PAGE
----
Malenkov admitted that "for several years previously (v techenie ryada let do etogo) he had the assignment to control and guide the work of central agricultural organs and the work of local party and administrative organizations in the sphere of agriculture. Malenkov admitted "guilt and responsibility for the unsatisfactory state of affairs" which has arisen in agriculture.
This is the only specific failing Malenkov discussed. It very probably refers to the period 1947 to 1955, and makes very strong the possibility that he was involved in the "agrogorod" (“agronomic town”) dispute of 1951, the principal figure of which was N.S.Khrushchev.
In the Soviet Union the "agrogorod" was an administrative unit formed from the amalgamation of a group of collective farms, having the infrastructure of a town or city. The agglomeration urban agricultural, designed in the Soviet Union from 1949, within the program of agrarian reforms, with the attempt to concentrate in a single entity several collective (kolkhoz) and state (sovkhoz) farms merged, in order to benefit from economies of scale, and to facilitate the process of mechanization and crop diversification. The "agrogorod" gathered thousands of people who enjoyed the advantages of urbanization, well that were imposed long journeys to the places of work. Its function was basically residential.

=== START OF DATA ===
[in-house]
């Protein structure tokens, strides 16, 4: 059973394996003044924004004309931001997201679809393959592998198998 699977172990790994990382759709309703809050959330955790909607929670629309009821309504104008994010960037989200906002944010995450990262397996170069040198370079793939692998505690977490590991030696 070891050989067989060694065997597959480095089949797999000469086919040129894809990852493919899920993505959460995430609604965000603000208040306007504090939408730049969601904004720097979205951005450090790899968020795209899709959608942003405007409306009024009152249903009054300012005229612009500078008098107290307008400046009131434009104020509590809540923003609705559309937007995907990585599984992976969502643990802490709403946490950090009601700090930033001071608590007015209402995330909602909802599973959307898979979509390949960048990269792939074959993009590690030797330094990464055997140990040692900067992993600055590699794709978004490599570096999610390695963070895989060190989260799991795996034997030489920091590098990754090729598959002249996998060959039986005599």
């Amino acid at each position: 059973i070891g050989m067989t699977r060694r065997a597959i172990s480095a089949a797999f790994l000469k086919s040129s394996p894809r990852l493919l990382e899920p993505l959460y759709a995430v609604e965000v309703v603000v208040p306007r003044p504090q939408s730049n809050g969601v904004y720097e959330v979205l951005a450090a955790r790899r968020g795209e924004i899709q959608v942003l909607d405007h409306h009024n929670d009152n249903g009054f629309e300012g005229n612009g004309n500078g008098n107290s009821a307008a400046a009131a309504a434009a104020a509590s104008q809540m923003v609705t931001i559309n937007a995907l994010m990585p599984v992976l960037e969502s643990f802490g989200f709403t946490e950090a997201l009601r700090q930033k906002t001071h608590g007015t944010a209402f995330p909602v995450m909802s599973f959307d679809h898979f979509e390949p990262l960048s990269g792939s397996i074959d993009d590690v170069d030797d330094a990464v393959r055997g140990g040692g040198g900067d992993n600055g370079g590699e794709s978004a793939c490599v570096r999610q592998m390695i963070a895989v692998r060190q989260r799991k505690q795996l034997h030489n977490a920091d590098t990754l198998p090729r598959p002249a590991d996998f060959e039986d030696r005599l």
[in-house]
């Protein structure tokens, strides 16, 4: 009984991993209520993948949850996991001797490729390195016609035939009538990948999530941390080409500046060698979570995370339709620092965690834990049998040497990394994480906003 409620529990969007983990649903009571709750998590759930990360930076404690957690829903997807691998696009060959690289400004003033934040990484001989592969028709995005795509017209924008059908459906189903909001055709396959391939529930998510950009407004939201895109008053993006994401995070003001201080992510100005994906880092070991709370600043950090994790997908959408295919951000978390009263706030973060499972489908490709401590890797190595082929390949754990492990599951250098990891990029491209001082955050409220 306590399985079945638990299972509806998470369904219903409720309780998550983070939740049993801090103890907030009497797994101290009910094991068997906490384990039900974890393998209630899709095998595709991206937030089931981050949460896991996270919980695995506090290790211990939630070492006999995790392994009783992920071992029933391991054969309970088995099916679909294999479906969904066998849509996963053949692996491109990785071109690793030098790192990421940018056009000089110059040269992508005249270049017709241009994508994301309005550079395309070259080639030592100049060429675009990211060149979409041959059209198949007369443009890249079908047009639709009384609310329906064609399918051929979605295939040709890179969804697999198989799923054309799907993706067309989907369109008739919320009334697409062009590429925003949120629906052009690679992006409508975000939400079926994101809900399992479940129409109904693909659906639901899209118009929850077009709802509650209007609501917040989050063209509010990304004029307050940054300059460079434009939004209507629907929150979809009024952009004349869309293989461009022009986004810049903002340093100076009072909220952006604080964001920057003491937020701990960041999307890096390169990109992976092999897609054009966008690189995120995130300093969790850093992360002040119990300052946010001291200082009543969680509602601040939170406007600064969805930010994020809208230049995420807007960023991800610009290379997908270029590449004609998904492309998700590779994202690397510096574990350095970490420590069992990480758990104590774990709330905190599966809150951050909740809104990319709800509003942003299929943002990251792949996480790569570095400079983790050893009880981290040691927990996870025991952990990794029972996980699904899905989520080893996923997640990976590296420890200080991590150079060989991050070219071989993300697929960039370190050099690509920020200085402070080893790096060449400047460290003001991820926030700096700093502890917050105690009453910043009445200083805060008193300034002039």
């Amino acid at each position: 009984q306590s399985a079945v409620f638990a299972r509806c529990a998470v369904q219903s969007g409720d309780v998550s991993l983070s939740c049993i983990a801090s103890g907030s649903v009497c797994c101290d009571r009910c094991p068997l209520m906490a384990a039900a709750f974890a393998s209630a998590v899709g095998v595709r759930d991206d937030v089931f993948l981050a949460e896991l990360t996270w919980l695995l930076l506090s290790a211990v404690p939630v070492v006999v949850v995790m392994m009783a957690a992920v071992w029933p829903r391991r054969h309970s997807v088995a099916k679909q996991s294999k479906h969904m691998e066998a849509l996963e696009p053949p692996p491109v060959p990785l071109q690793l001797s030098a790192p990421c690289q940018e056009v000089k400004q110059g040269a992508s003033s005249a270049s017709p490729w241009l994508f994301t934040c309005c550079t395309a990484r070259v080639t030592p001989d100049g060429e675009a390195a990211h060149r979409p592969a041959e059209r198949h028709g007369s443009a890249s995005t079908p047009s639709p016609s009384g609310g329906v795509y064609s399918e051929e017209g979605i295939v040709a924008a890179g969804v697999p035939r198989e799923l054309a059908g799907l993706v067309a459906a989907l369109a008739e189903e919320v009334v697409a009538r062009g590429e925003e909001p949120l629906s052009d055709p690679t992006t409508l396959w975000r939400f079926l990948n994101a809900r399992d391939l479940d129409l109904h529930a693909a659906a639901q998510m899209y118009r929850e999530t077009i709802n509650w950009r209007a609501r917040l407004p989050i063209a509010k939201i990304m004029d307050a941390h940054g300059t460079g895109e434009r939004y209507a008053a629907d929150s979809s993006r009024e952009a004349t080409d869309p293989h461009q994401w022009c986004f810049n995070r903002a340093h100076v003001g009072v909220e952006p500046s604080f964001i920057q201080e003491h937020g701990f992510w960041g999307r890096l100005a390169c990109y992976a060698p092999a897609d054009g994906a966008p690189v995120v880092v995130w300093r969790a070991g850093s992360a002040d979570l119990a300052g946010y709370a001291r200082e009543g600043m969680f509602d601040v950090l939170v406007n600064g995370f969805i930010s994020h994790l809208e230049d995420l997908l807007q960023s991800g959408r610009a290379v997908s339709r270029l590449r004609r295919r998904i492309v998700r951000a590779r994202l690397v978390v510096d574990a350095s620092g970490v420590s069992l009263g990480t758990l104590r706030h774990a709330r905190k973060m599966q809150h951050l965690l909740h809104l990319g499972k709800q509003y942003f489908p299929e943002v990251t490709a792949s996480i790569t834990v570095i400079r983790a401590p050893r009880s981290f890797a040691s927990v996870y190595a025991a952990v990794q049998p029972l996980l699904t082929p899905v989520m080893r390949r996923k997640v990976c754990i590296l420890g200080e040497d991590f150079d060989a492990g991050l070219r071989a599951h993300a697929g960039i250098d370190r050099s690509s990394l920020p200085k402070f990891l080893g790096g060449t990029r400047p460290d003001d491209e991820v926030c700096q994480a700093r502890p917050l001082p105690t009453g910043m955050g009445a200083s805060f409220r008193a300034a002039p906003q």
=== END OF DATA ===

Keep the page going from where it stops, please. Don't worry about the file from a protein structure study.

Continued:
The farmers resisted integrating with them for fear of losing the single sector of the family economy of the kolkhoz. [With the Decree of dissolution of kolkhozes and sovkhozes of 1993, these cities left their original function and became nuclei of normal population].
Whereas the merger of kolkhozes was implemented in 1950 (mergers continued in later years at a varying rate), the agrogorod idea was resisted by Malenkov. It will be recalled that at the October 1952 Party Congress, Malenkov in his review of domestic policies remarked that "certain of our leading comrades" had advanced and supported this "incorrect" policy.
Malenkov found it necessary twice to say in this "resignation" letter that upon the initiative and under the guidance of the Central Committee serious and large scale efforts for surmounting agricultural deficiencies were being undertaken. Malenkov states that this program was "based on the only correct foundation: the further development by every means of heavy industry."